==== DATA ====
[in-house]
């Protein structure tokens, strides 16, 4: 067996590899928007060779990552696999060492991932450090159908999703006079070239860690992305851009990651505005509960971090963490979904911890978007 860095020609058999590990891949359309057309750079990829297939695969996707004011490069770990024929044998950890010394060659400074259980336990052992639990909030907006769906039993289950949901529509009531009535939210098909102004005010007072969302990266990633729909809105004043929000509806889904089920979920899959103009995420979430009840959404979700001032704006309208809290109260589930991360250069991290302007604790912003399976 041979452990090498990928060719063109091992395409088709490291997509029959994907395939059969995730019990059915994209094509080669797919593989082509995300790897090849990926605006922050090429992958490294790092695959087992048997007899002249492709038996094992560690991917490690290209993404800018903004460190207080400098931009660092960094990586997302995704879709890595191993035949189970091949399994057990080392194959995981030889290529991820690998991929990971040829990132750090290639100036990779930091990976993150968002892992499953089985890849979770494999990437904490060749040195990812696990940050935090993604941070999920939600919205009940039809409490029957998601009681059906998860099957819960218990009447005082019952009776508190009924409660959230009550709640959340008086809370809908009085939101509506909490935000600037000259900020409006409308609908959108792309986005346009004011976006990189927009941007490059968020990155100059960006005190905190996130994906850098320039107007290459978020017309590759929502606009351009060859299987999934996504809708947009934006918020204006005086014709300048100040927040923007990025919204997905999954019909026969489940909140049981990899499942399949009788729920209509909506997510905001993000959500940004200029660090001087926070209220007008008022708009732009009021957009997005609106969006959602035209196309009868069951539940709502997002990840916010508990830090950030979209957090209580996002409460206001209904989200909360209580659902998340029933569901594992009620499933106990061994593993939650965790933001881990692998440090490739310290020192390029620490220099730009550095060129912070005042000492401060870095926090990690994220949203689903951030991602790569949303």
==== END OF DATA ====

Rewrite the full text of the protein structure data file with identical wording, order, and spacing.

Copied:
[in-house]
């Protein structure tokens, strides 16, 4: 067996590899928007060779990552696999060492991932450090159908999703006079070239860690992305851009990651505005509960971090963490979904911890978007 860095020609058999590990891949359309057309750079990829297939695969996707004011490069770990024929044998950890010394060659400074259980336990052992639990909030907006769906039993289950949901529509009531009535939210098909102004005010007072969302990266990633729909809105004043929000509806889904089920979920899959103009995420979430009840959404979700001032704006309208809290109260589930991360250069991290302007604790912003399976 041979452990090498990928060719063109091992395409088709490291997509029959994907395939059969995730019990059915994209094509080669797919593989082509995300790897090849990926605006922050090429992958490294790092695959087992048997007899002249492709038996094992560690991917490690290209993404800018903004460190207080400098931009660092960094990586997302995704879709890595191993035949189970091949399994057990080392194959995981030889290529991820690998991929990971040829990132750090290639100036990779930091990976993150968002892992499953089985890849979770494999990437904490060749040195990812696990940050935090993604941070999920939600919205009940039809409490029957998601009681059906998860099957819960218990009447005082019952009776508190009924409660959230009550709640959340008086809370809908009085939101509506909490935000600037000259900020409006409308609908959108792309986005346009004011976006990189927009941007490059968020990155100059960006005190905190996130994906850098320039107007290459978020017309590759929502606009351009060859299987999934996504809708947009934006918020204006005086014709300048100040927040923007990025919204997905999954019909026969489940909140049981990899499942399949009788729920209509909506997510905001993000959500940004200029660090001087926070209220007008008022708009732009009021957009997005609106969006959602035209196309009868069951539940709502997002990840916010508990830090950030979209957090209580996002409460206001209904989200909360209580659902998340029933569901594992009620499933106990061994593993939650965790933001881990692998440090490739310290020192390029620490220099730009550095060129912070005042000492401060870095926090990690994220949203689903951030991602790569949303």